For organic, the Sunday Oakland Fruitvale market is the least espensive, especially at the end of the day. It is a small market, but there are some vendors there like Catalan. This is the last market of the week (Monday is market-free). So given the neighborhood, some of these vendors are willing to unload produce that didn't sell at the other markets.

                                If one doesn't care about organic, there are the flea markets.

                                Even I have my limits though and I don't often frequent the flea markets because I'm really not much of a shopper ... really. I'm usually in and out of places I happen to be driving by. Flea markets require some commitment in time. A freind recently got 7 cucumbers for a $1 and 10 avocados for $1. Still ... I presonally can't tolerate the whole flea market thing. It's like street fairs which I deplore. Too much junk to wade through to get to the stuff I want.

                                1. re: rworange

                                  Not sure if Alemany is moving more in or farmers are growing more organic and some prices are dropping.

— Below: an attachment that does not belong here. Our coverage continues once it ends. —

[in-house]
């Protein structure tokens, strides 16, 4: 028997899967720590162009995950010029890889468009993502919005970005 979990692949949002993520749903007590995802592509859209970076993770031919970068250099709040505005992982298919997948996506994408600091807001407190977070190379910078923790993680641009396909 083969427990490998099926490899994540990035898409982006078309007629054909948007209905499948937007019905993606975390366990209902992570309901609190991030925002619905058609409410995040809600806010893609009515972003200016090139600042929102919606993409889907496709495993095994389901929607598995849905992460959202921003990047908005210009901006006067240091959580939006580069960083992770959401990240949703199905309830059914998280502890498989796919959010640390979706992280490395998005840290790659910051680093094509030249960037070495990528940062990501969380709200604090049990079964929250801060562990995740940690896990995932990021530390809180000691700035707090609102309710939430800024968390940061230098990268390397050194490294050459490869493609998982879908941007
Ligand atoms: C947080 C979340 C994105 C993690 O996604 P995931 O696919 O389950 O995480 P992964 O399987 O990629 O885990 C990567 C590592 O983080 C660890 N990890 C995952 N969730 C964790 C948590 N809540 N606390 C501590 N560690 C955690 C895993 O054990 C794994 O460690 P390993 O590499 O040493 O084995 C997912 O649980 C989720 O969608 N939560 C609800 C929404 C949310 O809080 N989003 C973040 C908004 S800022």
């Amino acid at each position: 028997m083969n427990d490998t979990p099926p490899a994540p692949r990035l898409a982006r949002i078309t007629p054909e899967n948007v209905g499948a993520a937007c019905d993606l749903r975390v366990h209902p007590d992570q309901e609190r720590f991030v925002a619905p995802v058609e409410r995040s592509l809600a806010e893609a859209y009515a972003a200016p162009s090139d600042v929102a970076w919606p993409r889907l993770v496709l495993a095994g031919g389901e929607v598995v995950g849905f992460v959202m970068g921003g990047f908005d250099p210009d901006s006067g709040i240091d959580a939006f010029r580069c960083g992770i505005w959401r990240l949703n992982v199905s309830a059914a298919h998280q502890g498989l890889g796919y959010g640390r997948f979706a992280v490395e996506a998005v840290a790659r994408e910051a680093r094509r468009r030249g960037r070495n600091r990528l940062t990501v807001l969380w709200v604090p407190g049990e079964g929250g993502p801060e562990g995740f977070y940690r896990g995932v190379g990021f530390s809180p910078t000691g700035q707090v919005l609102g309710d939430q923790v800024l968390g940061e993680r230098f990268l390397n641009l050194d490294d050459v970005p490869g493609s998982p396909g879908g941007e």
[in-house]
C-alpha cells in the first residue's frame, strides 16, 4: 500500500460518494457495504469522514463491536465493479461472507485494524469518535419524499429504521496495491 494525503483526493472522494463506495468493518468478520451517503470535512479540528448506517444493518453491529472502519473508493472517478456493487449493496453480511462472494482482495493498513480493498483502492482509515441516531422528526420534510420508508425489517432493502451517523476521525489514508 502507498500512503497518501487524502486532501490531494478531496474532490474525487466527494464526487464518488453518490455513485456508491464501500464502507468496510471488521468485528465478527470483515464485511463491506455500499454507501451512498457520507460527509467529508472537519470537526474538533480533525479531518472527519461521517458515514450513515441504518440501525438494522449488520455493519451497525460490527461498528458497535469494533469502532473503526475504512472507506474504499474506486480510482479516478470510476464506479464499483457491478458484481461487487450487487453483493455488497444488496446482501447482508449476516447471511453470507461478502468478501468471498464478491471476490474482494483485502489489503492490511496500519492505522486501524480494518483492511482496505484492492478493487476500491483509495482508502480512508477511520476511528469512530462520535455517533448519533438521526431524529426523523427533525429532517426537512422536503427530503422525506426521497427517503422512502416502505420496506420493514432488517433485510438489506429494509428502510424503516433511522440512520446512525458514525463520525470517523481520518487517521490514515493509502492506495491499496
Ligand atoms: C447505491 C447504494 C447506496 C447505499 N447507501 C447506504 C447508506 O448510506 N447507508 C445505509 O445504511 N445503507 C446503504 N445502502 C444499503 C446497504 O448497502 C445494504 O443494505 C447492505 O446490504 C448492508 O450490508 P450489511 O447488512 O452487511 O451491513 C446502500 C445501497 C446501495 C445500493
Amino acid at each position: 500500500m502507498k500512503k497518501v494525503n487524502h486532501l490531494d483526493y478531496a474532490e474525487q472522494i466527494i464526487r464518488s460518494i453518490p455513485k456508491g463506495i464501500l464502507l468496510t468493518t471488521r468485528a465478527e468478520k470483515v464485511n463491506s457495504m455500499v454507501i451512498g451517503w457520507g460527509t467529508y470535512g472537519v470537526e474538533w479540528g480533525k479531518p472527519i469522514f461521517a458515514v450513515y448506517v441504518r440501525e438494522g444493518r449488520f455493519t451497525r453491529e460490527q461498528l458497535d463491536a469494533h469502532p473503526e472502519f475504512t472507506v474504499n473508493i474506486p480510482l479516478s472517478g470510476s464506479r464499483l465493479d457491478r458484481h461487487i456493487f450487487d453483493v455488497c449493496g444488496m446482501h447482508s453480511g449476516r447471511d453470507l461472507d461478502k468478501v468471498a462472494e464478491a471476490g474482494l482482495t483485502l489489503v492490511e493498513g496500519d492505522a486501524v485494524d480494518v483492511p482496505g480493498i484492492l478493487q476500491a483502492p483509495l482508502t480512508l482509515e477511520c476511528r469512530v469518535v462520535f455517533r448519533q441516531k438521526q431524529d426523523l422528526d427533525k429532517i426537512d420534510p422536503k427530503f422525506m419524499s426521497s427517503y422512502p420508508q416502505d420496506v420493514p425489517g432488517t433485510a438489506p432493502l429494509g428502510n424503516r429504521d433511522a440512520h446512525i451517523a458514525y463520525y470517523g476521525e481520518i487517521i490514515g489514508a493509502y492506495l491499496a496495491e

There are four or five organic vendors at Alemany; and many more that offer spray free but not certified organic. My favorites there are still Haney Ranch eggs and Far West Fungi. Twin Girls has been there for years.

                                  And going late is an important tip. I generally go at 1, when the crowds are less, and while the selection isn't the same as at 8, you can pick up whole flats for a steal.

                                  Pursuit of the truth pays in other ways.

                                  Far West Fungi
                                  1 Ferry Bldg # 34, San Francisco, CA

                              3. re: rworange

                                MM today, all organic
                                cherry tomatoes 3.49 basket
                                onions .98 lb
                                eggplant 1.49 lb
                                cucumbers (pesticide free) 3.29 lb

                                The best deal was green cauliflower for .59 each

                                1. re: Glencora

                                  Organic cucumbers have been $1.50-2 at the farmers market, last batch of onions I bought were $1.

                                2. re: rworange

                                  The problem with this is that you are comparing industrial orgainic, which is crap with non industrial organic, depeinding of if from farmer's market and or which store.. Most of the produce at Whole foods is Industrial organic.

                                  1. re: jason carey